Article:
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Growing It Alone: Images of Rural Timor-Leste

November 6, 2019

By Nicola Nixon

Just a little over two months ago, Timor-Leste celebrated the 20th anniversary of the referendum that brought the country its independence. The Asia Foundation’s governance director, Nicola Nixon, sends these reflections from a visit to a project site in the historic town of Maubisse, 70km from the capital.

Related locations: Timor-Leste
Related programs: Good Governance


  1. Required more advance training on agriculture and another area also as laboratorian training such as production on a quality food chain.

  2. Nicola, Nice crisp round up. I Please allow me to humbly offer that one might also productively mention the continued use of the USD as Timor’s currency as being a major impediment to any meaningful economic opportunities and development, especially for local industry and for rural dwellers and farmers.
    I travelled across west and central Timor in August and September 2019 (reprising work trips there 1999-2003). My discussions with local farmers and officials – some who I’d known 20 years begore- clarified to me the visibly much reduced/parlous state of agricultural enterprise, diminished mechanization and decline of much of farmland over 20 years and slide into subsistence+ activity. The inability to sell produce outside Timor at a vaguely competitive rate because of USD economy , particularly into west Timor/NTT was cited as a key and crippling issue. Coffee sales continue, but the decline in skills is seeing this industry in declune- but coffee is a distraction here. Plenty of Indonesian product flows east by truck over the Batugade land crossing point into Timor . There is next to nothing in terms of ag or rural (or any, save some coffee, but I doubt it? ) produce which goes the other way. It is simply too expensive. Timorese interluctors assured me that there was no market impediment per se selling into west Timor/Indonesia. If something was price competitive it was a goer ( betel nut makes it’s way across informally ). Common language and family/kin networks, and ones left from Indon rule, mean plenty of opportunities if goods are competitively priced. Impossible with USD pegged economy. A bag of US rice can be bought more cheaply than a Timorerse one. Why bother with any investment or skills upgrading ? The USD peg continues to choke off any initiative or local enterprise at basic level. It suits urban elites and certain classes of inwards traders . Local rural agriculture has far less mechanization than it did 15 years ago. Not only is there a lack of skills training facilities and education in ag and machinery maintenance , there are no foreigners or skilled persons working in the regions . The fiction that Tetum is required, unlikely to be spoken before arrival, and lack of ability to communicate with most people on any Iberian dialect (5% your figure) a key problem. Indonesian (and varigated kinds of bahasa Melayu) are still happily used alongside Tetum and ‘tokplas’ (apologies to Pacific crew). Indonesian ubiquitous utility seems to be almost wilfully ignored by the international community. Meanwhile Timorese will happily watch Indonesian TV, and Ministers use to converse in it without a flinch. Many timorese provincial officials I spoke to were deeply unhappy with Dili centric engagement of international developmemt/aid system, and most tellingly for me said without fail that our conversations ( in Indonesian) were the first time they’d been able to speak directly to an international /foreigner about their region/farmers challenges in 15 years since UNAMET and UNTAET. For your consideration.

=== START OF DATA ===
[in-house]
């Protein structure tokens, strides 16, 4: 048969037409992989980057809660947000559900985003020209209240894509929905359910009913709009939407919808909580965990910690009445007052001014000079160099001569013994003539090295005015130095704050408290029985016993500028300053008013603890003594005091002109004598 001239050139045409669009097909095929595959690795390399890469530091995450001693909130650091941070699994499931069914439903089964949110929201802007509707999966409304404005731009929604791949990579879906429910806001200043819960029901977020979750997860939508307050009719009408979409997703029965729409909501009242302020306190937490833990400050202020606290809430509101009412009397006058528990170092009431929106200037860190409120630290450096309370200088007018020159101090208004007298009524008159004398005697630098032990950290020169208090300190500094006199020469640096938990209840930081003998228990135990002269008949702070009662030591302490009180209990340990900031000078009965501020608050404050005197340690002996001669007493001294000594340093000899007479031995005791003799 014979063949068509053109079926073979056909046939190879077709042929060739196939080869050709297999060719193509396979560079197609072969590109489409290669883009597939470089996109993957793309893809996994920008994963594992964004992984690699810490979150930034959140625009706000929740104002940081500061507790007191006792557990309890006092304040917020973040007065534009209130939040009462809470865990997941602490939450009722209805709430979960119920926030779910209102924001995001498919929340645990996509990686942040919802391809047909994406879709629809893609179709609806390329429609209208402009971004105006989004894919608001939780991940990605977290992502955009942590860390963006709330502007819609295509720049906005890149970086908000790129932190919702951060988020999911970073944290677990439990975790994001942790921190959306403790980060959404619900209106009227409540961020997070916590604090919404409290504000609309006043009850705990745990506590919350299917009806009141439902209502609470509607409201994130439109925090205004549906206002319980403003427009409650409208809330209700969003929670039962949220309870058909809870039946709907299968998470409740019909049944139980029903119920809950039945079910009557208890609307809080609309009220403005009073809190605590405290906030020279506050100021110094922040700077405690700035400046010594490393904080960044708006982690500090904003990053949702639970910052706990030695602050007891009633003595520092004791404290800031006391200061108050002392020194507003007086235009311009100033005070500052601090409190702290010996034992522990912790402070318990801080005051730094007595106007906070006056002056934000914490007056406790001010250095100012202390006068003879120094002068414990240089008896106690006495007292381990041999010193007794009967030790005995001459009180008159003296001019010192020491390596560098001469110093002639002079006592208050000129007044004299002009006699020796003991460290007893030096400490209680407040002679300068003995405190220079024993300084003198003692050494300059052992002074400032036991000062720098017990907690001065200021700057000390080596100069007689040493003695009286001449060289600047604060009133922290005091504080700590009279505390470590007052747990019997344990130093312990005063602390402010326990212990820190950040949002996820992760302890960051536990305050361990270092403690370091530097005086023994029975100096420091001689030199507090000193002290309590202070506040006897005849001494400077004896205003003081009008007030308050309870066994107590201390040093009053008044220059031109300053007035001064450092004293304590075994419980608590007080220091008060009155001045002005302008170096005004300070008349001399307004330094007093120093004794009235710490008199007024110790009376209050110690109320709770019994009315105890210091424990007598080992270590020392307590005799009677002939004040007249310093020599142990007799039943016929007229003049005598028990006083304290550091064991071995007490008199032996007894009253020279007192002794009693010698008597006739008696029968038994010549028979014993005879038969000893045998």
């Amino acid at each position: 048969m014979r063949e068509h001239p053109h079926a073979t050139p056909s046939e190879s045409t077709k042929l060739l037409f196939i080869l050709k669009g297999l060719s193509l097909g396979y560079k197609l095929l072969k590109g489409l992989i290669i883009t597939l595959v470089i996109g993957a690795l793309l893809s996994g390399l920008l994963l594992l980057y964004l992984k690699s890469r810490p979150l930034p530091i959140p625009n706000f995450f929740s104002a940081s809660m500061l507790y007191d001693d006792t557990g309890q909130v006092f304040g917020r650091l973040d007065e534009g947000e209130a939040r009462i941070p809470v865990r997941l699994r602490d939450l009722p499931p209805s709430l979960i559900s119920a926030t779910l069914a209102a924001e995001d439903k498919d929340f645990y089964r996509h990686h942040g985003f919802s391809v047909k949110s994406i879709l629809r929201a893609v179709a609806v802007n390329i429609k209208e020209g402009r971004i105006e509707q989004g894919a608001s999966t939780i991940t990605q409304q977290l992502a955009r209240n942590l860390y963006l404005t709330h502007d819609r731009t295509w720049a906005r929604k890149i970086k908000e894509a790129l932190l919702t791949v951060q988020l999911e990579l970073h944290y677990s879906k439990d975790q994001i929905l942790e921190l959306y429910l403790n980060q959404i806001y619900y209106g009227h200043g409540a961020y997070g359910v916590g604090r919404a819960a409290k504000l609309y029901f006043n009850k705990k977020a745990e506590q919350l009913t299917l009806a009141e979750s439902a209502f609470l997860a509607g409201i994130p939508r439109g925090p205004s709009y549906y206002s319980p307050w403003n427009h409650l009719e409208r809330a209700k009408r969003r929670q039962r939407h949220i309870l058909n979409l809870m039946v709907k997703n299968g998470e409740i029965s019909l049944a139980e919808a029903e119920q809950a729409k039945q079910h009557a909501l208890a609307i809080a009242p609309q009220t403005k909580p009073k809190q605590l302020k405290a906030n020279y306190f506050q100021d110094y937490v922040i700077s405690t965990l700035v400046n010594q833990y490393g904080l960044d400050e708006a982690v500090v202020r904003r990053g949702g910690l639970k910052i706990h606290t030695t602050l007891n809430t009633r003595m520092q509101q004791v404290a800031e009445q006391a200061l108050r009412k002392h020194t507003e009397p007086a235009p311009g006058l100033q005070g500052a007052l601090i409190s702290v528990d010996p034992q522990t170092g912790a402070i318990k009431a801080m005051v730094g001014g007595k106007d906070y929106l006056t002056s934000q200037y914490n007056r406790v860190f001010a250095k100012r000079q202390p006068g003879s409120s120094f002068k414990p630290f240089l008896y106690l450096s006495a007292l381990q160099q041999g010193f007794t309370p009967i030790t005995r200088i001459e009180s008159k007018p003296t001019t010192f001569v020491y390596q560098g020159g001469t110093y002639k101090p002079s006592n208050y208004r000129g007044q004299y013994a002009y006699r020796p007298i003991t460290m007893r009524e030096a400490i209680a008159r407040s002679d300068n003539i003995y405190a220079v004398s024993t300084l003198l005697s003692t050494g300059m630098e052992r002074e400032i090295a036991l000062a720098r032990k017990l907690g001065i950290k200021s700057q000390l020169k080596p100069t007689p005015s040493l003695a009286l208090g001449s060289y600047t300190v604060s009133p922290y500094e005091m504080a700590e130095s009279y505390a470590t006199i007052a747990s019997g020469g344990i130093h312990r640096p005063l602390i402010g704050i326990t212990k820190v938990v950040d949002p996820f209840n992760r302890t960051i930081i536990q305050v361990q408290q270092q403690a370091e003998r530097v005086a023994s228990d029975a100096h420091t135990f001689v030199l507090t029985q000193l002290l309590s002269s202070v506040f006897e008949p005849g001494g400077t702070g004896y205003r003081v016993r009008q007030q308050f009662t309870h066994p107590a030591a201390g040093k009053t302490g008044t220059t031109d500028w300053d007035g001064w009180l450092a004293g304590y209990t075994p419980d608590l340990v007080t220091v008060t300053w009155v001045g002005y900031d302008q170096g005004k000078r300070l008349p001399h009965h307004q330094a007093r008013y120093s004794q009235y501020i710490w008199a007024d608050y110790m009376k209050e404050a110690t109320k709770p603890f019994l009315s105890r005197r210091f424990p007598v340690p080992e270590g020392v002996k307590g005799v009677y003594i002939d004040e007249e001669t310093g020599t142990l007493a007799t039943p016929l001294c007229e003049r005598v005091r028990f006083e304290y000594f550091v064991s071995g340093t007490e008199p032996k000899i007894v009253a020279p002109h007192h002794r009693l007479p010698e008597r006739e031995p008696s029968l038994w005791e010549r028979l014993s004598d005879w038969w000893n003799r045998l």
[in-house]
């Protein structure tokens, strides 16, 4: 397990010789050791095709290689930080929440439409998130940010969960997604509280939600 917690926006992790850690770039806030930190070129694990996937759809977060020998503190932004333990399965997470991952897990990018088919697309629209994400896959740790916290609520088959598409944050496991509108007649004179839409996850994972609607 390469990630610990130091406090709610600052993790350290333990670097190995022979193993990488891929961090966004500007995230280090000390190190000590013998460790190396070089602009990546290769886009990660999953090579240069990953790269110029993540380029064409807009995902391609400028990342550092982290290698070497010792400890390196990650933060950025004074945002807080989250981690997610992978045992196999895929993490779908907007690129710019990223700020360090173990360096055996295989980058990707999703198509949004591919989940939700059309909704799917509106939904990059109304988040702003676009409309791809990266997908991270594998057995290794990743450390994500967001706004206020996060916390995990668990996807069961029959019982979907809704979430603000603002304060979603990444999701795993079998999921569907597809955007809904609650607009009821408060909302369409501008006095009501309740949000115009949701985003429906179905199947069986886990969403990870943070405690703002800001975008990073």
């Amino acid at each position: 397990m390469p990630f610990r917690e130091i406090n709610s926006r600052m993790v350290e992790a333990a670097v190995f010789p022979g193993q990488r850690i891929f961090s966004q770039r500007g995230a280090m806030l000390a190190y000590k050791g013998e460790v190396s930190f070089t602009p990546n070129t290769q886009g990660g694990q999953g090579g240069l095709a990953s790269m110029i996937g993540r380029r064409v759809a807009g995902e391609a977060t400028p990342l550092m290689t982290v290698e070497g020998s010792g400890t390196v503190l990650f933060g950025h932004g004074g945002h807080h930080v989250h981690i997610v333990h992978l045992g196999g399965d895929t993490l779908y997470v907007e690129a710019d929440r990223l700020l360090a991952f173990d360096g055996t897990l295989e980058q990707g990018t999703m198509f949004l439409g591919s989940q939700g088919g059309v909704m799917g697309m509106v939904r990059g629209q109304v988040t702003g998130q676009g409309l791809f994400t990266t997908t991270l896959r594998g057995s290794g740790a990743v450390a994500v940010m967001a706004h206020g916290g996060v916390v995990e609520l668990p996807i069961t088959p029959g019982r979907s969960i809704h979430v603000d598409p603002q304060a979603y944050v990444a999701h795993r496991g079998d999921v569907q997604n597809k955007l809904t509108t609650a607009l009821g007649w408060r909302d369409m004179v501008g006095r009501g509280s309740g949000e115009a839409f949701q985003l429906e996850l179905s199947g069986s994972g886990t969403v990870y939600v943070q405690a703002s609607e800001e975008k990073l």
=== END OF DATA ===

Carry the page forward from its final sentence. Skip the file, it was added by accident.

I’d be pleased to hear the Asia Foundation across this:)

    Nice to see it’s all in capable hands too.

    Keep up the good work.

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